For people to inherit under New Jersey intestacy laws, a person will have a survivorship period. This means that a person has to outlive the deceased loved one by 120 hours, or will be considered to have predeceased them for estate distribution purposes.

How Intestate Laws Affect Non-traditional Families?

It’s important to note that modern families are comprised differently. A same-sex legal marriage is entitled to the same treatment as a heterosexual couple in the intestate succession process. However, if a person is not legally married to their partner, they will not be included in the intestate succession process. It will not matter if they are same-sex or heterosexual.

Along with biological children, other types of children are considered in the process. Adopted children have rights equal to those of biological children. If an individual is a foster child or a stepchild, they would have to be adopted by the person who passes to have equal treatment in the intestate process.

New Jersey is one of the few states with an inheritance tax, meaning some of the beneficiaries may have to pay taxes. This is something that should be considered when speaking with an estate attorney.

Elective Share

An elective share makes it hard for spouses to be removed from inheriting property from their current spouse. The law in New Jersey gives surviving spouses the right to a minimum equivalent to one-third of the “augmented estate” of the deceased loved one. Augmented estate means gross estate, which certain administration fees will reduce. This elective share can be claimed even if the surviving spouse was given less than one-third of the estate in the partner’s will, or even if they were specifically disinherited in the will.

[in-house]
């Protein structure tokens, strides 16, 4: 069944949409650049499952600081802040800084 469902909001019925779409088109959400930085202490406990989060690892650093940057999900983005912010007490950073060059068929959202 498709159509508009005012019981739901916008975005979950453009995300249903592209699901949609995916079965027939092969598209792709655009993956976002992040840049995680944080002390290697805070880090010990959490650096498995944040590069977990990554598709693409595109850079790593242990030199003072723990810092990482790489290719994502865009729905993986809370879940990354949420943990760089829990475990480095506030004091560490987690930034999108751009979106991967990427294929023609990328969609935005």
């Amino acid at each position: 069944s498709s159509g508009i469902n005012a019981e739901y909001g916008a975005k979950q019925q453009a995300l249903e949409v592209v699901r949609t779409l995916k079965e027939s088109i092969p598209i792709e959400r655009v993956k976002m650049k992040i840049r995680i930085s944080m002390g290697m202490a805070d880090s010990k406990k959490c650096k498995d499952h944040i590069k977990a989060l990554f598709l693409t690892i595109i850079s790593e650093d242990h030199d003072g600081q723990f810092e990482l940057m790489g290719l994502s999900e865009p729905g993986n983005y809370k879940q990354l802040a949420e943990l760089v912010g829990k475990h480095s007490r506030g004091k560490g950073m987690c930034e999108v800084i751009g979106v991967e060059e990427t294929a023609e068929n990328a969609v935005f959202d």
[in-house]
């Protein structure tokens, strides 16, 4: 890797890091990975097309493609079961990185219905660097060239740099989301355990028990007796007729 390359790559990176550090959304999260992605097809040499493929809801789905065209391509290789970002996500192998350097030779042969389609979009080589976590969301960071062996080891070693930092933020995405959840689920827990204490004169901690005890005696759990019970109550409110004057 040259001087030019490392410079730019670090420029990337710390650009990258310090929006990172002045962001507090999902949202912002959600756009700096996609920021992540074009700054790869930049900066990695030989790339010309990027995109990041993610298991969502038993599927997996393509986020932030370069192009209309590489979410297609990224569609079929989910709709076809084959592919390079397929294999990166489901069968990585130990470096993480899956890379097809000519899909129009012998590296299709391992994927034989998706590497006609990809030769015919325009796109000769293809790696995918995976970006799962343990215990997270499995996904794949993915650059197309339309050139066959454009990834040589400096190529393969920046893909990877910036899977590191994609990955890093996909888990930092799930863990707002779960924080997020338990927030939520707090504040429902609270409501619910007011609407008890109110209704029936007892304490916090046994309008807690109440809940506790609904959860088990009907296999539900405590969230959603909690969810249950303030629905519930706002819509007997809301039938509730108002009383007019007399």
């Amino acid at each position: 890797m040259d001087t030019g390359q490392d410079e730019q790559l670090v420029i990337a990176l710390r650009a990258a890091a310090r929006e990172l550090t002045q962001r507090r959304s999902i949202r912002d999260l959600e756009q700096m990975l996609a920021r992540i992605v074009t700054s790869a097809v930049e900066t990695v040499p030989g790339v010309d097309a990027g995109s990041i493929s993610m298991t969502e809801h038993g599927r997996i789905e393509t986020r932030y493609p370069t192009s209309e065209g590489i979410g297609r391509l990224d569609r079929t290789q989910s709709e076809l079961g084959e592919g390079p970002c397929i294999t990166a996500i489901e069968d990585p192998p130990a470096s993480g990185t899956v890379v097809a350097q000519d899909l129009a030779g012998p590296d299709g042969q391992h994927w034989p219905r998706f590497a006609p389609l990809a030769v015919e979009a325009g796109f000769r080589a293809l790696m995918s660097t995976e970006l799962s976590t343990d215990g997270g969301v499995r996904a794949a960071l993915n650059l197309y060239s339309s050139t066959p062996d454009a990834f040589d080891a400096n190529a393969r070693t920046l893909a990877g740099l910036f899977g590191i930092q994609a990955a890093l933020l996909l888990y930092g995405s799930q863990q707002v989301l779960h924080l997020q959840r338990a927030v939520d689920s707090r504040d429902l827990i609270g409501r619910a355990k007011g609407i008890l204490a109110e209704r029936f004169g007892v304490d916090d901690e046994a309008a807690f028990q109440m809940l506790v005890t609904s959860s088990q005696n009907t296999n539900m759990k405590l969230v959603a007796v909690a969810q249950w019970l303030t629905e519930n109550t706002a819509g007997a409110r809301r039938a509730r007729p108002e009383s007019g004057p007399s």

The only scenario that would warrant a surviving spouse being disinherited is a mutual agreement between both spouses in which they waive their rights to elective shares. If a spouse wants to claim this elective share, they must be living together as a married couple at the time of death. If married but separated or have divorced at the time of death, it can disqualify a person from receiving an elective share.

Why Hire an Attorney?

Creating a last will or trust in New Jersey can sometimes be a complicated process, and always requires careful consideration by the person making the will. There are many ways to create a last will, but only working with a qualified attorney will ensure that the will covers everything, and make sure you don’t have to worry about intestacy laws or other complications in the distribution of your estate.

At Rosenblum Law, our experienced attorneys will work with you step-by-step to draft a last will or trust that will prepare you and your family for the future, whatever it may be. Our wills can be created on an affordable flat-fee basis, and require just a few hours of your time to complete. Call us now to get the process underway with a free consultation.